6. I am talking about mixing for soundproofing. I know the term is not soundproofing, but I am not sure about the actual term so forgive me. The room, is a short ceiling, with steel pipes, and brick walls. It sounds bad when we are actually recording the sound. But the playback sounds really well done. I have had several musically-inclined" people ask me which studio downtown we recorded in. We want really good, quality, and we get it for the mostpart. So my question is.. why do people spend $20,000 in getting a flat response in a room, where we get a professional sound in the above mentioned room?
  7. Oysterman


    Mar 30, 2000
    My guess is that most people don't. A lot of people treat their recording rooms, but I think only the really anal ones do it with their mixing environments.

    But I don't know anything, really.
  8. Thats good to know Oyster;)
  9. jblake


    Aug 30, 2001
    Gray, ME
    Actually one of the main reasons to spend the money on a great mix room, a $250,000 console, and scads of outboard gear is the tax write-off. Good studios make great money. Why give it away to the government when they get a business write off for this stuff.
  10. Haha thats awesome, so basically, rather than give a bunch of money to the government, you just buy a lot of useless gear? I didnt know you could do that.
  11. It sounds like that your basement recording was a stroke of luck.
    But I bet if you put that recording in the hands of a professional (or even advanced amateur) sound engineer and they would be able to pick it to pieces.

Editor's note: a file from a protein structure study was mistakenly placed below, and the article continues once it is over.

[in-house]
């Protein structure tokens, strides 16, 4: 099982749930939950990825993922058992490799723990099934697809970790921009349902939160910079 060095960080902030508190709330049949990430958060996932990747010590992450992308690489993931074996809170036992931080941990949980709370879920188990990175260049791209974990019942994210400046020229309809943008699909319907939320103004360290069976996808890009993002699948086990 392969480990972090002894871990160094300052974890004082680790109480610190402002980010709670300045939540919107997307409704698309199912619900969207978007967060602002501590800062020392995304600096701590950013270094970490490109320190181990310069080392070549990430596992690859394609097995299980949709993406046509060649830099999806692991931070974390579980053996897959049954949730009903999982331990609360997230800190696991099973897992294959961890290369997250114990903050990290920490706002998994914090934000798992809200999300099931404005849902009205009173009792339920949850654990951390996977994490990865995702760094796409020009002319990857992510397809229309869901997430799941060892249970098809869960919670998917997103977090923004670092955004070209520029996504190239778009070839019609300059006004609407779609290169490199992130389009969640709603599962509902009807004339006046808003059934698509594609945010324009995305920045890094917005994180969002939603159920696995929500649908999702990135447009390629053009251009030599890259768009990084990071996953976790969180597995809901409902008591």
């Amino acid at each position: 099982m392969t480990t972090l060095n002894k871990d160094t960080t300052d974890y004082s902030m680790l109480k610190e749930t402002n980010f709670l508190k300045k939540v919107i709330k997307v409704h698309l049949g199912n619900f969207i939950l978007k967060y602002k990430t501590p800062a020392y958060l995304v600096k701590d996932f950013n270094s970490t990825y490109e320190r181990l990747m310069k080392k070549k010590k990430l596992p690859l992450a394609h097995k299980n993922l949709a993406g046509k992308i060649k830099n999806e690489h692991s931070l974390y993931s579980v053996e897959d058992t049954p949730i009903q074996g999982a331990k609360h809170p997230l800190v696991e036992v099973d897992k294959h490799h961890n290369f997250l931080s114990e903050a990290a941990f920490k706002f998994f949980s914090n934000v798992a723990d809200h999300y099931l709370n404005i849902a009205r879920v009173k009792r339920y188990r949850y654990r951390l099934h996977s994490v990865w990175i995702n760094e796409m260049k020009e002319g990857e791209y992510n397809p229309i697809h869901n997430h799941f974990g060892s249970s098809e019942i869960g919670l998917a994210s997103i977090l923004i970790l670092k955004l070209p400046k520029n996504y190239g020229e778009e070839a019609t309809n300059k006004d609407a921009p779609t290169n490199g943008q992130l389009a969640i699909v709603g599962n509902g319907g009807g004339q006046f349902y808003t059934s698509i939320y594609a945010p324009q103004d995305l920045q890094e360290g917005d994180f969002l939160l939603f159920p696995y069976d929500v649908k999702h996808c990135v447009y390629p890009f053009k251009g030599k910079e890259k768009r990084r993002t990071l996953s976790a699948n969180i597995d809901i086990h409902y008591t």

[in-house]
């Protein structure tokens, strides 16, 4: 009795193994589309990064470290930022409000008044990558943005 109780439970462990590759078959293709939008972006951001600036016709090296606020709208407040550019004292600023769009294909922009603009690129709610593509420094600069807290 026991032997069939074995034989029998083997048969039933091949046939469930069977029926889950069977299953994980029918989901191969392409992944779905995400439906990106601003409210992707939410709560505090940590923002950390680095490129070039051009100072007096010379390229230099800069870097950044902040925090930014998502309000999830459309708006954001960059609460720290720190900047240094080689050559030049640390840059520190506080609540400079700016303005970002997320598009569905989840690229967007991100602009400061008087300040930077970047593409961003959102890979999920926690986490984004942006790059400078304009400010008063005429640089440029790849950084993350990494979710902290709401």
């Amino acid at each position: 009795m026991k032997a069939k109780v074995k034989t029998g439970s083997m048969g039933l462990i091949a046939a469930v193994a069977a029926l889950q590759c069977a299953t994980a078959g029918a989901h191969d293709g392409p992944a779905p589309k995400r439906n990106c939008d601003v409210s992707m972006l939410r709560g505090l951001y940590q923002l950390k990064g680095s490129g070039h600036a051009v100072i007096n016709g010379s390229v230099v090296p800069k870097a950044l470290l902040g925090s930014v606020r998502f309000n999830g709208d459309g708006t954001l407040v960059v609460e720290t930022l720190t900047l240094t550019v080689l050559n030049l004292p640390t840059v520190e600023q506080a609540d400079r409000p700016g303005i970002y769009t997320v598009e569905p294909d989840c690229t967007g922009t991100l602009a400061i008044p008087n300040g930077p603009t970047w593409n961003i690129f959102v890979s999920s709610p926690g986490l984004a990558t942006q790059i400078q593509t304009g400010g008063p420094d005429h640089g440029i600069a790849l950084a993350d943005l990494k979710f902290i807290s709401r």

To ensure that people hear what is actually on a recording, you have to mix and master in a "flat" environment - that way you hear all the subtle nuances of the recording without room acoustics, vibrations, etc masking the sound. For example, without a "flat" sound environment you could be over-compensating for that loose ceiling panel or cavernous natural reverb of the room.
  12. Oysterman


    Mar 30, 2000
    I listened to your latest recordings ("The Shotput Strikes Back", right?), and what immediately struck me were the undistinct kick and snare drums. When more instruments get into the mix the drums get lost, especially the kick which after all should be the pulse in rock music. In one of the songs there is also a some noise going on in the background during a keyboard intro... was it meant to be that way or did you just miss it during the mixing process? I can clearly hear the basement acoustics on some drum parts... but I don't know, it kind of fits your music. What makes it a bit odd though, is that the other instruments don't really have the same sound to them... makes the drums sound a bit out of place, I think. The bass is also a bit lost in the mix, it would have needed a bit more "edge" to it, IMO. Vocals are a bit low on some parts too.

    But other than that (for now), I got to tell you it's cool stuff! I like your music, man! :)
  13. Thanks alot Oysterman, but in actuality those are not at all songs that are on the album, the songs themselves are, but not the versions you hear. We recorded those with our old drummer, who is now out of the band. We have re-recorded those songs, and they were mixed in a real quick hurry, because we were entering a radio contest, and we recorded three songs, and mixed them all down in a day(we still turned them in late, and they didnt count our CD) I have always thought we did a pretty good job considering the speed, but I do not know which song you are talking about that has the sound in it. Was it Johnsons' cookies? that is the only one with a real Keyboard intro. By the way, if anyone else wants to check out the songs, ignore all bass parts from the songs under "Voodoo Raindance". That was not me, that was the drummer from the OLD SGT, so just ignore them.